Here’s a cool addition. The hotel has an organ player, who is none other than the Phantom of the Opera (voice of Jon Lovitz). It’s neat how he was thrown in so randomly. That got me thinking. There’s no mention of what became of Quasimodo after how he was left in the first movie.

It isn’t until much later when we see Dracula’s father Vlad (voice of Mel Brooks). Although Vlad dislikes humans even more than Dracula used to, the real threat is Vlad’s servant bat monster Bela (voice of Rob Riggle) and his bat crew, since they’re always up front about it.

I really like this movie and find it even funnier than the first one. I also saw online that there is a third installment in the works. I have no doubt that it will only get better from here.

Oct 122016
 

Unlike many zombie movies, Grindhouse: Zombiethon is mainly about a compilation of clips from several different zombie movies from the 70s and 80s. It starts with a young woman running from a zombie and hiding in a movie theater that’s playing old movies. Apparently, there are a bunch of zombies in the audience as well.

The movies featured include Zombie (1979), Zombie Lake (1981), Oasis of the Zombies (1982), Fear No Evil (1981), and The Invisible Dead (1970). Many of the clips that are shown have very creepy zombies often attacking attractive women who are at least half-naked. It’s like one cliché after another.

I should also point out the level of gore, which is so disgusting I always need to look away. You’re probably thinking, “These old zombie movies can’t be that creepy compared to the zombie movies of today.” Oh, yes they can.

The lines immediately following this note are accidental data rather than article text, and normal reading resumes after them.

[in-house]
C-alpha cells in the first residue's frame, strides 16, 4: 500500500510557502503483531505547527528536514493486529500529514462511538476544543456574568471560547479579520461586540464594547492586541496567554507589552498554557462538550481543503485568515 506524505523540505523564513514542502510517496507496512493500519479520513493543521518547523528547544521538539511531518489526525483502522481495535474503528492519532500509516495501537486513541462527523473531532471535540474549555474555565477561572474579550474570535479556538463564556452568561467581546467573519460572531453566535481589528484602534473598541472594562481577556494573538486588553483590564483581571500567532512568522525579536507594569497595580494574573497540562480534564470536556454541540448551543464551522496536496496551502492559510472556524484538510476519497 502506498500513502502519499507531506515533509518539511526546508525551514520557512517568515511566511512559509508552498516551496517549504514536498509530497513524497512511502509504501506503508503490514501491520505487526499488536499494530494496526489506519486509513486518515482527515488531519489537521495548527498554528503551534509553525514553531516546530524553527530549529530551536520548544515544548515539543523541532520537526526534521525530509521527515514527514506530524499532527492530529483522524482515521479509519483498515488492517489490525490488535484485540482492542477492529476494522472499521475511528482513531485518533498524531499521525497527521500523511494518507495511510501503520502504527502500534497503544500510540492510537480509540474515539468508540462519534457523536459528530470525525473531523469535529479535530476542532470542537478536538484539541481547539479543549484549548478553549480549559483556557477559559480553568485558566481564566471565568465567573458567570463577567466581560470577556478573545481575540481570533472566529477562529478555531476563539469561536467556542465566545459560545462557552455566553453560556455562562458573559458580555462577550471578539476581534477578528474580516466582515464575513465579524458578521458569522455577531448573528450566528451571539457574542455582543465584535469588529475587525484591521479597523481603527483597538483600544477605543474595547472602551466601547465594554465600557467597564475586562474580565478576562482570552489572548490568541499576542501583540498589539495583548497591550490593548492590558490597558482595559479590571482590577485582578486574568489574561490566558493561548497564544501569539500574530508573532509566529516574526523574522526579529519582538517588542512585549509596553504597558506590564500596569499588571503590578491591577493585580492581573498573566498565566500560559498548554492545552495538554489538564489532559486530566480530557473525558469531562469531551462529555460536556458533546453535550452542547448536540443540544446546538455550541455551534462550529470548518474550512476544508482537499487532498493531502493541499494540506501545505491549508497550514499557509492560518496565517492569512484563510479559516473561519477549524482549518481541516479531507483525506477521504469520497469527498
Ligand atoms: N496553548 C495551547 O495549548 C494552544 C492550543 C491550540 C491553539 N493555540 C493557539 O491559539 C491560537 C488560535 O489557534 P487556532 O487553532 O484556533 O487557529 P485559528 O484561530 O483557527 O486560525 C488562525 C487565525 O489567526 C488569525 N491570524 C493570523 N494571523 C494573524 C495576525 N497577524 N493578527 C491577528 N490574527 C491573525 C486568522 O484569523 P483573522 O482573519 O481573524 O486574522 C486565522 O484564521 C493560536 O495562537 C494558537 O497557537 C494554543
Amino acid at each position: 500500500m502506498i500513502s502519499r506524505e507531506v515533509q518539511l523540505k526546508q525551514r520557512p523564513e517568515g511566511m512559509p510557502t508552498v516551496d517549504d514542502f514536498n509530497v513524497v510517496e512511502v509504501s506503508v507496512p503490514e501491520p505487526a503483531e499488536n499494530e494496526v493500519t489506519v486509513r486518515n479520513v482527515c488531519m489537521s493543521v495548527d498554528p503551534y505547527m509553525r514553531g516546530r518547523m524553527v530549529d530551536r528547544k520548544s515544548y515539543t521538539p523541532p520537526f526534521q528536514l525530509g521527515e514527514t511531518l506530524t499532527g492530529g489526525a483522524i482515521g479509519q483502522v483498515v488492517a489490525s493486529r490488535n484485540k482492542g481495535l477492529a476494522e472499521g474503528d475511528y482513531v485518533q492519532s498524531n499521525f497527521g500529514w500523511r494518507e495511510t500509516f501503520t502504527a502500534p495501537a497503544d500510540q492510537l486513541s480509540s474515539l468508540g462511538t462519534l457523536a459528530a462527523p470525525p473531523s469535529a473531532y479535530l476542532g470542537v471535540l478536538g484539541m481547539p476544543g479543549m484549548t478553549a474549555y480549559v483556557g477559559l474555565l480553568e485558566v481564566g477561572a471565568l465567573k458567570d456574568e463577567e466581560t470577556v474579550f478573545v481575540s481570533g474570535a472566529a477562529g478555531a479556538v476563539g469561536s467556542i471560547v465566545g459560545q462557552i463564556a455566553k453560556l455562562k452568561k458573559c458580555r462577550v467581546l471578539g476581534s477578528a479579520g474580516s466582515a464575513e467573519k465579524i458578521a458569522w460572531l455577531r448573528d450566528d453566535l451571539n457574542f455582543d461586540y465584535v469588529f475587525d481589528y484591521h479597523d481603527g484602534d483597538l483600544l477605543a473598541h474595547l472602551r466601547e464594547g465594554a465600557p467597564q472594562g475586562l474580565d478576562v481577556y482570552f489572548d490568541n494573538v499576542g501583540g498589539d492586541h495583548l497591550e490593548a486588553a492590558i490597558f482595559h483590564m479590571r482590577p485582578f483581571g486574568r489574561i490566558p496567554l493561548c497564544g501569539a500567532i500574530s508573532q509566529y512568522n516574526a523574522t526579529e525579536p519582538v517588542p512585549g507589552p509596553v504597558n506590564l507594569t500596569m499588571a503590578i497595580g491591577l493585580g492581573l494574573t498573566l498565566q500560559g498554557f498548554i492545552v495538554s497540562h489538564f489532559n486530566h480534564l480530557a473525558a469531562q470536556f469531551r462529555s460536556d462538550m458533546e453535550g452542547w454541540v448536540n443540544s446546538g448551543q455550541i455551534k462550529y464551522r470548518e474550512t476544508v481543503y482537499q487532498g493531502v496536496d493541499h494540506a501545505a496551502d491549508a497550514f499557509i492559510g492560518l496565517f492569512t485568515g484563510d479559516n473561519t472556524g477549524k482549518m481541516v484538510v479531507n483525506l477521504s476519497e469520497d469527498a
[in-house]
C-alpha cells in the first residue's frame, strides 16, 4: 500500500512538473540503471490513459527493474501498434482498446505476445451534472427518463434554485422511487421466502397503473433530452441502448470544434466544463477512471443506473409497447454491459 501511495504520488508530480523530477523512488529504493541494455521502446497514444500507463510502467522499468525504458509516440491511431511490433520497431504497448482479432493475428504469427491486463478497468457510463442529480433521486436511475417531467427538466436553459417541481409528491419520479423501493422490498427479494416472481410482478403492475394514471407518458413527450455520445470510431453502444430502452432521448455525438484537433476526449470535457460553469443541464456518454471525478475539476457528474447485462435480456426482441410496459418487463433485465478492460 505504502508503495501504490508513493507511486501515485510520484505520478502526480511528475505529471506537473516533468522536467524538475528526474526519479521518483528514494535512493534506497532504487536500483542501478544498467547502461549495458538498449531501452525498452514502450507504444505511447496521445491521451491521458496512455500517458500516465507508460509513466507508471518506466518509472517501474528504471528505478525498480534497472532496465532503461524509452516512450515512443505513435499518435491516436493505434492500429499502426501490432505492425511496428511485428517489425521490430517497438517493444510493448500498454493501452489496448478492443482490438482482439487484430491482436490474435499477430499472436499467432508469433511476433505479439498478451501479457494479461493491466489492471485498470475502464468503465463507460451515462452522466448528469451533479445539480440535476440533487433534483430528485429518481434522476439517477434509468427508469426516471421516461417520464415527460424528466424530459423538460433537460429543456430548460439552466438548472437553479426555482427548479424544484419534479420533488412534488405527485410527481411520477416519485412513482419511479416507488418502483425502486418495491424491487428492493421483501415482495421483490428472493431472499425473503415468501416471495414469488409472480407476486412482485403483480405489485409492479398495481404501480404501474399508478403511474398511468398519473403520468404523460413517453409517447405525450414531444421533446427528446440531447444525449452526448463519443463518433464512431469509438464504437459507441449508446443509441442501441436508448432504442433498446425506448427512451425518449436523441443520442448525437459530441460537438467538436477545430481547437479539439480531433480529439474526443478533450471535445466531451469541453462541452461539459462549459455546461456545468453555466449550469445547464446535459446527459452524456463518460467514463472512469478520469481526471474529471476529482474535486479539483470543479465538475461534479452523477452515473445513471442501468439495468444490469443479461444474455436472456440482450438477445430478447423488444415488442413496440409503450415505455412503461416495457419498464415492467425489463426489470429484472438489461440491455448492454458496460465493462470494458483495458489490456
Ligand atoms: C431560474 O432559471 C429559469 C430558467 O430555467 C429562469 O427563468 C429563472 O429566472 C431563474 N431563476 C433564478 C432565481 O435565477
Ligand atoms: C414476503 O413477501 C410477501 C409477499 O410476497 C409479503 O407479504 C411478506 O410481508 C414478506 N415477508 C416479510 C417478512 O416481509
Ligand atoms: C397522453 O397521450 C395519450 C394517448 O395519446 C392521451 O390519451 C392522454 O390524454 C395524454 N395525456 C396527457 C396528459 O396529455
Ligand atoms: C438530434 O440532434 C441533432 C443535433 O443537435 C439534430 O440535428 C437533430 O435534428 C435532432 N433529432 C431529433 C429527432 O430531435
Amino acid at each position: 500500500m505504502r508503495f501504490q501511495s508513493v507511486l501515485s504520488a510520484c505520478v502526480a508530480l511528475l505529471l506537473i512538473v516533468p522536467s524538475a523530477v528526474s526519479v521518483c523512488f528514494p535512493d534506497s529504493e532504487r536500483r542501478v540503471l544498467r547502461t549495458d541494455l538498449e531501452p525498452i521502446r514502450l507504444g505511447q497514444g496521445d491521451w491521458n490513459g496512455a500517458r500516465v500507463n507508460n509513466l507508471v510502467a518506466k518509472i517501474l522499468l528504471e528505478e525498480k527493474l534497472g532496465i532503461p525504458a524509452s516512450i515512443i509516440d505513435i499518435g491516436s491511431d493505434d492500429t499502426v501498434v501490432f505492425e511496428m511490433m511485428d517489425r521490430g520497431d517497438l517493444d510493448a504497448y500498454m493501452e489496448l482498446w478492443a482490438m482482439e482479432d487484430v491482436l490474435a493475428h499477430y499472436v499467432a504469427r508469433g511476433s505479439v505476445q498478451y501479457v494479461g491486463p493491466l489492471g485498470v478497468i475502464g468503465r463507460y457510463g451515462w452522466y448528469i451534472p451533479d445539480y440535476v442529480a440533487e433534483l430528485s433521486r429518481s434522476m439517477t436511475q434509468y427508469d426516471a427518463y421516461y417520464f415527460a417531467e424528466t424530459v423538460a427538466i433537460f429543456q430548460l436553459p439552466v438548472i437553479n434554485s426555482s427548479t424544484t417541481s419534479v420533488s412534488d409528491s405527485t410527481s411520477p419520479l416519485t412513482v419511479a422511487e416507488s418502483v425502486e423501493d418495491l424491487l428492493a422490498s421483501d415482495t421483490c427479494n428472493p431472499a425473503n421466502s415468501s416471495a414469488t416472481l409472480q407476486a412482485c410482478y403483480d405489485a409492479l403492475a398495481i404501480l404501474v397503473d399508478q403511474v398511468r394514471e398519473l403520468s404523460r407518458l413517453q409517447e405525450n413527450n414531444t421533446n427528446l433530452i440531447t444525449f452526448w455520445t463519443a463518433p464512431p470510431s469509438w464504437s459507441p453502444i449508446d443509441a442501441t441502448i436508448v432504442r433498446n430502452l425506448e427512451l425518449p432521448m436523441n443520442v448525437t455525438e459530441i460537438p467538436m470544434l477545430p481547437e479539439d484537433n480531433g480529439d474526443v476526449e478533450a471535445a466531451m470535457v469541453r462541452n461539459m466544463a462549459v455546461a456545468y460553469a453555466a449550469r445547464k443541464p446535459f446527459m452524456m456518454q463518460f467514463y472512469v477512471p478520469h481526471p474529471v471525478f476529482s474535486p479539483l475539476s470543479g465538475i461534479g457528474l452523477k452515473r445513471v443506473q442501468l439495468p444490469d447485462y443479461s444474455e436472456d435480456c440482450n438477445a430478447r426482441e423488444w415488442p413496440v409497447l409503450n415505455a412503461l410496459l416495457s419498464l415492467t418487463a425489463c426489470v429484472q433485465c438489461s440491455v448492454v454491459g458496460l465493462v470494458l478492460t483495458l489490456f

Between each “movie”, there’s a scene featuring a different young woman running from a zombie and hiding in that same movie theater. As tiring as it may appear, I think it’s vital because it’s hard to tell where one set of movie clips end and another set begins. Especially since there is hardly any dialogue in the entire thing.

Later on, the in-between scenes are about the zombies in the movie theater struggling to sit still due to problems with the film projector. With a zombie running it, what would you expect? On the other hand, the way the zombies in the audience react is actually pretty funny. After showing all that gory drama, this movie really needed some comic relief.

Zombiethon wasn’t a bad movie, since I liked the idea of featuring old zombie movies in a series of clips. If it was meant to be a documentary style movie, couldn’t there have been a narrator or something? That way it would’ve been a little easier to follow. However, if you like zombie movies from that era, I think Zombiethon is at least worth checking out.

Aug 242016
 

Shortly after I became interested in Vincent Price movies like The Raven and The Comedy of Terrors, the next one I saw was The Fall of the House of Usher, which is a much darker drama in the ways of horror.

It’s about Philip Winthrop (Mark Damon) who travels to the House of Usher to see his fiancée Madeline (Myrna Fahey). This house is a desolate mansion near a murky swamp past a dark forest. As creepy as the scenery is, Philip intends to take Madeline away from all that.

The only problem is Madeline’s brother Roderick (Vincent Price), her only living relative. He believes that the entire Usher bloodline is tainted since every relative was an evildoer consumed by madness and it must not continue.